Needless to say, I barely slept at all that night. Friday and Saturday were pretty much a blur of waiting, doctors, crying, sitting, waiting, nurses, cafeteria food, silence, and more waiting. We kept getting different reports from different nurses and doctors. Some would say “things REALLY don’t look good, she’s exhibiting signs of severe damage” and others would look at us like we had 9 heads and say “It’s WAY too early to determine any sort of prognosis. We’re still in the testing stage.” By Saturday at lunch we were thoroughly confused, frustrated, exhausted, beat down and basically without hope of every going back to “normal” – whatever that was.
I decided I needed to go home and re-pack, relieve the dog sitter for a night, go see my friends and have some normalcy, and just not be there for 24 hours or so. I needed a break; I guess is the best way to say it. Again, I felt an enormous amount of guilt. My parents and grandparents had been there non-stop since the day before me with NO plans of leaving. They wouldn’t dream of it. Did they need one? Sure. Would it have done them a world of good? Absolutely. But my mom wasn’t leaving my sister’s side, and my dad wasn’t leaving my sister or my mom’s side. Eventually the mental wear-and-tear beat out the guilt. I booked a plane ticket home Saturday evening, and I would fly back at 6am Monday morning, to be there in time for the doctors’ morning rounds.
Before I left Saturday afternoon, I had my first talk with Holly. I had no idea what I would be coming back to, if anything at all, so I felt like I needed to say it before I left. I told her that I loved her, no matter what and always have. Through all the pain and heartache and anger and scare, that never changed. I never stopped loving her. I told her that I forgave her. (To be honest, there were parts of me that were still working on that and I wasn’t 100% there, but that didn’t matter. In my opinion, I needed to know that she heard me say “I forgive you.”) I told her not to worry about me and Sam – we were going to be ok. I can be a good big sister to him, and take care of him like she did for us so much growing up. I told her that I would stay close to mom and dad, and grandma and granddad and help them through this grieving process, because I know she wouldn’t want to cause them an ounce of pain intentionally. I told her I would help them get through it. By the time I got through it, I was talking to fast that it was almost like “if I just say enough words, if I say it fast enough and say all the things I know she needs to hear, maybe she’ll come back.” But I finished talking, wiped my eyes, kissed my fingers and put them to her forehead, and walked out of her room.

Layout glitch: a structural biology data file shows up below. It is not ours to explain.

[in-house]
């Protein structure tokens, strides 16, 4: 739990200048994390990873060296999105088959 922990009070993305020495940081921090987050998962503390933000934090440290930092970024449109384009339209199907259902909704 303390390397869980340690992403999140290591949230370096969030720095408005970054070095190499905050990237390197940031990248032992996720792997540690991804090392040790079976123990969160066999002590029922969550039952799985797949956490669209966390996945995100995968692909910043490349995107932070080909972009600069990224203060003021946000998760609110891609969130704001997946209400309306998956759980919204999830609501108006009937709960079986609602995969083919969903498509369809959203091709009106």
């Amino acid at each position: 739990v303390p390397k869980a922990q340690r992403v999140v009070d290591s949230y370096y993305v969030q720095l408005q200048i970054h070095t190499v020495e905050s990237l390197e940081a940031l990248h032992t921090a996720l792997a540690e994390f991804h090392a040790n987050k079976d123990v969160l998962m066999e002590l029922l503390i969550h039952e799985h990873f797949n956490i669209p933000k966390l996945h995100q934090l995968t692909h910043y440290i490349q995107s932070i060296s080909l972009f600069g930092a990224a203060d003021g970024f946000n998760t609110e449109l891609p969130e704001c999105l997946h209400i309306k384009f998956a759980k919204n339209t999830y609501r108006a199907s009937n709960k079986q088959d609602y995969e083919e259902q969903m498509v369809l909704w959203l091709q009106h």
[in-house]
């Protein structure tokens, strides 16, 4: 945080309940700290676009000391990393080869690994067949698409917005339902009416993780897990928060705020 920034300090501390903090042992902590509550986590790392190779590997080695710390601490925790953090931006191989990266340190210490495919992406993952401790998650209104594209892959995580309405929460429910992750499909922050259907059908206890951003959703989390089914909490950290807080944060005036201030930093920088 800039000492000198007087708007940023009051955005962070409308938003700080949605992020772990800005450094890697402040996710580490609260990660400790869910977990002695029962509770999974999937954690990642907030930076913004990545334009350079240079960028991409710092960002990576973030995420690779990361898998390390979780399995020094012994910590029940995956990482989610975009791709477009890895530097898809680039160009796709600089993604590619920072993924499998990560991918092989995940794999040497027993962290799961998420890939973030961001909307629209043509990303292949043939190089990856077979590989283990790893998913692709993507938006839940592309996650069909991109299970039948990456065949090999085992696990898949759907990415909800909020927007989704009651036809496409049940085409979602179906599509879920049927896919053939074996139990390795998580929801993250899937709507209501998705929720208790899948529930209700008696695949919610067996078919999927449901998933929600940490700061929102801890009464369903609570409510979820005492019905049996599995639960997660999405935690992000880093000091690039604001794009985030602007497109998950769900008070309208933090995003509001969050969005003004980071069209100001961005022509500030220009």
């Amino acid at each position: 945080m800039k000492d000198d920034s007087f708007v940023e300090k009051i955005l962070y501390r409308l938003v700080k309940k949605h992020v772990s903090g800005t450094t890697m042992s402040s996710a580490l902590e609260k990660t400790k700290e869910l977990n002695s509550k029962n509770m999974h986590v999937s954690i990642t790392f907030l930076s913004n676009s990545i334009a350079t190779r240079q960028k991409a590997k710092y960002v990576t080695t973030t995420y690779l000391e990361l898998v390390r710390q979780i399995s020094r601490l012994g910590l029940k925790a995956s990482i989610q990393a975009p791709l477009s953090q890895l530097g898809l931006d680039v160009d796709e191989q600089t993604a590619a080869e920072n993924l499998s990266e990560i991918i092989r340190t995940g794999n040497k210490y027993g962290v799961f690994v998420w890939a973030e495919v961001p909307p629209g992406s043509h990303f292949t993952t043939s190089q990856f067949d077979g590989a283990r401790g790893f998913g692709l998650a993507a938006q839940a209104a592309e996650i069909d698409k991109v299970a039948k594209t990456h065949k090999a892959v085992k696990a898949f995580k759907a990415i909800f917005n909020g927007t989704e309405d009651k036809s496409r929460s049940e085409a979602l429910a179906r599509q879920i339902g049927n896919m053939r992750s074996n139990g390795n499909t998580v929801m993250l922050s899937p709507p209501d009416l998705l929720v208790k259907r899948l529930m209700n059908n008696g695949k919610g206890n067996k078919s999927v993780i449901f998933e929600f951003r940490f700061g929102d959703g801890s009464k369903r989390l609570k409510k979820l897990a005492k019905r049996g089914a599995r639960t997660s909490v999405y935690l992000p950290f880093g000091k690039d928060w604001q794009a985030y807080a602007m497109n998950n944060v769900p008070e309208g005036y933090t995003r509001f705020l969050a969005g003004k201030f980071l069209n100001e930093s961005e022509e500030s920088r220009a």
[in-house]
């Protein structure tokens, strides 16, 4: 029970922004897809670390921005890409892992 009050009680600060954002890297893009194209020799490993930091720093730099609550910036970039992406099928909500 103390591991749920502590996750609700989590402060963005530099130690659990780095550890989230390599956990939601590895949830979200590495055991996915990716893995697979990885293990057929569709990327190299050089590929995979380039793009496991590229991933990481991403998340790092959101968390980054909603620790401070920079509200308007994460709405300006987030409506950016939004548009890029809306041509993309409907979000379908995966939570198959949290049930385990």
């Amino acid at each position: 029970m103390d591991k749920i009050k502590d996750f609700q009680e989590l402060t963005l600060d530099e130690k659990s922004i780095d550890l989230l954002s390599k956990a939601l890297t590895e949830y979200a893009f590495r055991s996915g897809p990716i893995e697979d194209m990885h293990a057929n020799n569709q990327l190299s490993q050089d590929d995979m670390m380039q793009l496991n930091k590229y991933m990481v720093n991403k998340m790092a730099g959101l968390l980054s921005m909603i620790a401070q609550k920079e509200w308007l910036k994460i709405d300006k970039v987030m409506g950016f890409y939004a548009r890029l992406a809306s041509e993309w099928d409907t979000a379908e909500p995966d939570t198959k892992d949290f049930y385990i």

I’ve never been so scared in all my life. What if something happened while I was gone? This could be the last time I see my sister and I’m CHOOSING to walk out of this room, leave this town and go home just so I can have a “break.”
What I am about to say, I am not proud of. But from what I hear, it is pretty normal. I didn’t pray. I couldn’t. Not when I first got the call, not when I was waiting anxiously by the phone for updates, not during those first few days in the hospital, not at all. I was begging other people for their prayers, but I couldn’t even pray myself. I don’t know what it was, or why not. I just felt SO far away from God, or maybe like He was SO far away from me. But sitting in the Lubbock airport waiting to get on that plane, I prayed my guts out for God to PLEASE just let me make it back here before she goes. At this point, it was pretty much a certainty that she would never have a quality of life again, and her vitals were SO unstable all the time that it was difficult to say that even life support could keep her alive for too long. So I prayed and prayed and prayed, almost all the way home. Just the same words over and over, nothing eloquent or awe-inspiring. All I could muster up was “God please.”